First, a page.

1305, 1307 (11th Cir. 2004). While Section 1915(a) does not require a litigant to
demonstrate absolute destitution, Adkins, 335 U.S. at 339, the applicant must
nonetheless show that he is “unable to pay such fees or give security therefor.” 28
U.S.C. § 1915(a).
Here, the IFP Application indicates that Fountain is unemployed and receives
SSI benefits in the amount of $735 per month. Based upon the IFP Application,
Fountain’s income falls below the poverty threshold identified by the Department of
Health and Human Services (“HHS”) 2017 Poverty Guidelines. See 2017 HHS
Poverty Guidelines, available at https://www.federalregister.gov/documents/
Accordingly, the Court finds that Fountain has made the required showing under
Section 1915 to proceed without prepayment of fees, and GRANTS his IFP
Plaintiff’s Complaint Is Dismissed With Limited Leave to Amend
Upon review of the Complaint, the Court finds that Fountain fails to state a
claim upon which relief may be granted. As discussed below, even liberally
construed, the Complaint fails to state any discernible basis for judicial relief.
Standard of Review
The Court subjects each civil action commenced pursuant to 28 U.S.C.
§ 1915(a) to mandatory screening and can order the dismissal of any claims it finds
“frivolous, malicious, failing to state a claim upon which relief may be granted, or
seeking monetary relief from a defendant immune from such relief.” 28 U.S.C.
§ 1915(e)(2)(B); Lopez v. Smith, 203 F.3d 1122, 1126-27 (9th Cir. 2000) (en banc)
(stating that 28 U.S.C. § 1915(e) “not only permits but requires” the court to sua
sponte dismiss an in forma pauperis complaint that fails to state a claim); Calhoun v.
Stahl, 254 F.3d 845, 845 (9th Cir. 2001) (per curiam) (holding that “the provisions of
28 U.S.C. § 1915(e)(2)(B) are not limited to prisoners”). Because Fountain is
appearing pro se, the Court liberally construes the Complaint.
The Court may dismiss a complaint pursuant to Federal Rule of Civil
Procedure 12(b)(6) for “failure to state a claim upon which relief can be granted[.]”
A Rule 12(b)(6) dismissal is proper when there is either a “‘lack of a cognizable
legal theory or the absence of sufficient facts alleged.’” UMG Recordings, Inc. v.
Shelter Capital Partners, LLC, 718 F.3d 1006, 1014 (9th Cir. 2013) (quoting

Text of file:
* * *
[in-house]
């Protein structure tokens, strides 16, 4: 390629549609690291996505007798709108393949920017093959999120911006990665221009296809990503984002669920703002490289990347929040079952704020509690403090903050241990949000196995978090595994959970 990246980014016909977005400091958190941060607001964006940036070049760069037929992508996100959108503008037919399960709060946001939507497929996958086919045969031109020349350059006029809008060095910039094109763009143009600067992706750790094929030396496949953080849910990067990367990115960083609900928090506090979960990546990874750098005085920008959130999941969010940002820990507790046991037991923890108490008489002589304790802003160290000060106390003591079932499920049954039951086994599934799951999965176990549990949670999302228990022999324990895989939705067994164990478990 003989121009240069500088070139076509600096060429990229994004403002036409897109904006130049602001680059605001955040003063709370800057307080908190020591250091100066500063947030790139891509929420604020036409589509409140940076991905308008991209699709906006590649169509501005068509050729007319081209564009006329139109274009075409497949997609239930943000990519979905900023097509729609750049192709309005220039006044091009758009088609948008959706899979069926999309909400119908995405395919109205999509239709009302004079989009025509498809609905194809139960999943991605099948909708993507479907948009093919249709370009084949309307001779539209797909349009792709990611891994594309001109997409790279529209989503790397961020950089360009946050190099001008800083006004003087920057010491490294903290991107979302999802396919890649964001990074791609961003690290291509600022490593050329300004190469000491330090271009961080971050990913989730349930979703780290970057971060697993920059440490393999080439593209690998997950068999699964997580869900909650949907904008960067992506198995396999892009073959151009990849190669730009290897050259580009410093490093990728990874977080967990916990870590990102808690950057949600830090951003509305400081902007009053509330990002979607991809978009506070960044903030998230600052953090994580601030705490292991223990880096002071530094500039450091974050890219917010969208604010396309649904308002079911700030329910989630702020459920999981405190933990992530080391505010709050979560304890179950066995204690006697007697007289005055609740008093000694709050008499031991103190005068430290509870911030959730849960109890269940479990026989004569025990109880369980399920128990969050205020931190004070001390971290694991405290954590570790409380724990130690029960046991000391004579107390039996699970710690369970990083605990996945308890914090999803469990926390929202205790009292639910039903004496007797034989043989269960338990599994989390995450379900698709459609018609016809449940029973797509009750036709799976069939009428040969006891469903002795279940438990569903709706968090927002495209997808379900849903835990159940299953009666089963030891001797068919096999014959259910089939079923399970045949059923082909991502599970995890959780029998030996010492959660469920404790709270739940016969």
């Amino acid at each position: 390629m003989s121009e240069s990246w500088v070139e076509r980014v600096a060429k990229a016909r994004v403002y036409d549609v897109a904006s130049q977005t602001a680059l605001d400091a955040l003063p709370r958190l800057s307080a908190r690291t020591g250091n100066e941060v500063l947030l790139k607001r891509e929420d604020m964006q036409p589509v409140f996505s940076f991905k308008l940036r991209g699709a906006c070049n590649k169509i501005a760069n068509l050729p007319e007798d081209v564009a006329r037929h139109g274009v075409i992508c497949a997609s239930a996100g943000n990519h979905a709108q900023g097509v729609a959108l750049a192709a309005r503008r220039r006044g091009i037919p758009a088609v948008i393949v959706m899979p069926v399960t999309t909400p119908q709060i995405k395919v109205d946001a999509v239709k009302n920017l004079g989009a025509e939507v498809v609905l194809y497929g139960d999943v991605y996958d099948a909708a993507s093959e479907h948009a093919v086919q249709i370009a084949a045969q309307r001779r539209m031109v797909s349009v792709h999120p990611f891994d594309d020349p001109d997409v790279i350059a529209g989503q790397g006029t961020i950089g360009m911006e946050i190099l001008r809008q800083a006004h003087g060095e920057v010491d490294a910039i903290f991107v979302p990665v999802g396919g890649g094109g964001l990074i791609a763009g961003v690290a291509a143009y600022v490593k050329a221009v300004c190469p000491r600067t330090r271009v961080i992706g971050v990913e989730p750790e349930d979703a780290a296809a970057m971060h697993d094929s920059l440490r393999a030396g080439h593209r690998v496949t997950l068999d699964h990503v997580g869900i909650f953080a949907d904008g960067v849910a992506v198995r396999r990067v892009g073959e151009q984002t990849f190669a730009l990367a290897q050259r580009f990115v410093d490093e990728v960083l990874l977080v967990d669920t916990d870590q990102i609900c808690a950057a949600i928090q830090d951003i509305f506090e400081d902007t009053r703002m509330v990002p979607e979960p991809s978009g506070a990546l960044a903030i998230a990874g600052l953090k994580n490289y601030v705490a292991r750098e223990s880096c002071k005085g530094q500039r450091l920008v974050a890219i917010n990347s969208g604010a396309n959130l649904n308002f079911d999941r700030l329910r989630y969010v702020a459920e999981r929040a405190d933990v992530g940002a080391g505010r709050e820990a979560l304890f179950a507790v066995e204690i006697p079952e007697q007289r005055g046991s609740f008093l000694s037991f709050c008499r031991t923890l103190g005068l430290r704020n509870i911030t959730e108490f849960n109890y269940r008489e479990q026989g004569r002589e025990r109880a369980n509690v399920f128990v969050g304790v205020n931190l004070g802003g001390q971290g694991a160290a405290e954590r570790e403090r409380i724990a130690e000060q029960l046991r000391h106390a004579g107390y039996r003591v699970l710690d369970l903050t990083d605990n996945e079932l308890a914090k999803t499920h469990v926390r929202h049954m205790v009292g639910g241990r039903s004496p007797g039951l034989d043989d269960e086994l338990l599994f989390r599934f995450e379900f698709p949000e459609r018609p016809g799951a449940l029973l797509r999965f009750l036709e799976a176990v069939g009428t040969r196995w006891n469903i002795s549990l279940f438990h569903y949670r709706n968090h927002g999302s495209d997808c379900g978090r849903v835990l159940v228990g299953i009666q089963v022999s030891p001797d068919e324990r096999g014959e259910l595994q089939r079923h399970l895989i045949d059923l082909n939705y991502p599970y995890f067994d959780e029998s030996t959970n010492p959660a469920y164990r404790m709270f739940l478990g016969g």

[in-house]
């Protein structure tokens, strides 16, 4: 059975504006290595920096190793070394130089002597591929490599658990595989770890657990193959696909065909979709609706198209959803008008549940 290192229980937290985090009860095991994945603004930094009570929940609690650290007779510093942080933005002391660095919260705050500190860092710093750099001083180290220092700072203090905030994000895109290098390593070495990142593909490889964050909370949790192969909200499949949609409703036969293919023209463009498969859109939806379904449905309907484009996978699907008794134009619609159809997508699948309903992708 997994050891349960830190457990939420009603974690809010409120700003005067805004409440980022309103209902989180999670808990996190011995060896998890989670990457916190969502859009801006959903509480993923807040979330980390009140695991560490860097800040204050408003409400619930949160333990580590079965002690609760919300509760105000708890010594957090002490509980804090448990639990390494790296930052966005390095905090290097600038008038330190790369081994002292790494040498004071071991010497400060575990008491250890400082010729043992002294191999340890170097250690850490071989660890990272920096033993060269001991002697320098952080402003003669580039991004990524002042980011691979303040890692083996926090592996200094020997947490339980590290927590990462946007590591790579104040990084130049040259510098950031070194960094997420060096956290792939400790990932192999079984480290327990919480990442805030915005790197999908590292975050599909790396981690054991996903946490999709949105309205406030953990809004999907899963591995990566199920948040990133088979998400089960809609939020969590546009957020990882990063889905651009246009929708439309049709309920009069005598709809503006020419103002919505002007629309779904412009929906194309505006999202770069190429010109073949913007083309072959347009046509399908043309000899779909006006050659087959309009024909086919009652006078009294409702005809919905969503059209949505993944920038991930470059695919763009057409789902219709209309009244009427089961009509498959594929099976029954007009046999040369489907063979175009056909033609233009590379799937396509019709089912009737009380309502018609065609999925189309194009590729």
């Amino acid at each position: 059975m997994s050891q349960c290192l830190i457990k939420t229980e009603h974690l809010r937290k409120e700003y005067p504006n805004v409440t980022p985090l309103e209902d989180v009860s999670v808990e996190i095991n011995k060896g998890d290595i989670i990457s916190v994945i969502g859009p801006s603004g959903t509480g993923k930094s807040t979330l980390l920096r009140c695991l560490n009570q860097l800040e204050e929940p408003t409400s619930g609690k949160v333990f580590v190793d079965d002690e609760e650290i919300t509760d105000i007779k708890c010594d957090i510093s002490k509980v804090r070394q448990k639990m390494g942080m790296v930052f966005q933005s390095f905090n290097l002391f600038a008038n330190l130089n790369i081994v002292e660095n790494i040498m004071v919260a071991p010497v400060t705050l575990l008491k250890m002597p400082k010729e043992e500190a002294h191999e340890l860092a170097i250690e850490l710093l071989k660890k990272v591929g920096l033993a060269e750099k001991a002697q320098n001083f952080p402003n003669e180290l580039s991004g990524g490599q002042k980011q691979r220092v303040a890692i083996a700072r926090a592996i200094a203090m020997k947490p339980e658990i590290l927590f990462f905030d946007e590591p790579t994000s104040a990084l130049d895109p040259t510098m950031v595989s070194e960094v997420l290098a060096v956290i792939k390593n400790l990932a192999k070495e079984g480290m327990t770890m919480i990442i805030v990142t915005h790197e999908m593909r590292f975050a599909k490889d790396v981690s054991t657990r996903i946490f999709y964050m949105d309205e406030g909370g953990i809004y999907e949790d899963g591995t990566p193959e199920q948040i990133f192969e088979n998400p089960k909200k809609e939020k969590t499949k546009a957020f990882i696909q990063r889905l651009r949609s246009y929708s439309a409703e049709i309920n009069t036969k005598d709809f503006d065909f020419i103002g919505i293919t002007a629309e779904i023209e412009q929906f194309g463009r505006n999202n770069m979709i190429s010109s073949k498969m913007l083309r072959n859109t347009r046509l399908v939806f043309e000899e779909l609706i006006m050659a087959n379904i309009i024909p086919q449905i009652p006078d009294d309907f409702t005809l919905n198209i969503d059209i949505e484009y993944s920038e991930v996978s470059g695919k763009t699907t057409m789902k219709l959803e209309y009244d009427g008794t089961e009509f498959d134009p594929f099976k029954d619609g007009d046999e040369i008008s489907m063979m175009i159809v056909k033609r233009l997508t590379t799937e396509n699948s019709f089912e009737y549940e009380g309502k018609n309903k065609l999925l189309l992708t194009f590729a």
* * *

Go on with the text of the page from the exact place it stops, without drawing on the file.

Balistreri v. Pacifica Police Dep’t, 901 F.2d 696, 699 (9th Cir. 1990)). A plaintiff
must allege “sufficient factual matter, accepted as true, to ‘state a claim to relief that
is plausible on its face.’” Ashcroft v. Iqbal, 556 U.S. 662, 678 (2009) (quoting Bell
Atlantic Corp. v. Twombly, 550 U.S. 544, 570 (2007)); see also Weber v. Dep’t of
Veterans Affairs, 521 F.3d 1061, 1065 (9th Cir. 2008). This tenet – that the court
must accept as true all of the allegations contained in the complaint – “is
inapplicable to legal conclusions.” Iqbal, 556 U.S. at 678. Accordingly,
“[t]hreadbare recitals of the elements of a cause of action, supported by mere
conclusory statements, do not suffice.” Id. (citing Twombly, 550 U.S. at 555); see
also Starr v. Baca, 652 F.3d 1202, 1216 (9th Cir. 2011) (“[A]llegations in a
complaint or counterclaim may not simply recite the elements of a cause of action,
but must contain sufficient allegations of underlying facts to give fair notice and to
enable the opposing party to defend itself effectively.”).
“A claim has facial plausibility when the plaintiff pleads factual content that
allows the court to draw the reasonable inference that the defendant is liable for the
misconduct alleged.” Iqbal, 556 U.S. at 678 (citing Twombly, 550 U.S. at 556).
Factual allegations that only permit the Court to infer “the mere possibility of
misconduct” do not show that the pleader is entitled to relief as required by Rule 8.
Id. at 679.
The Complaint Fails To State A Claim For Relief
Based on the Court’s preliminary screening, even given a liberal construction,
the Complaint fails to state any sort of cognizable claim against any Defendant.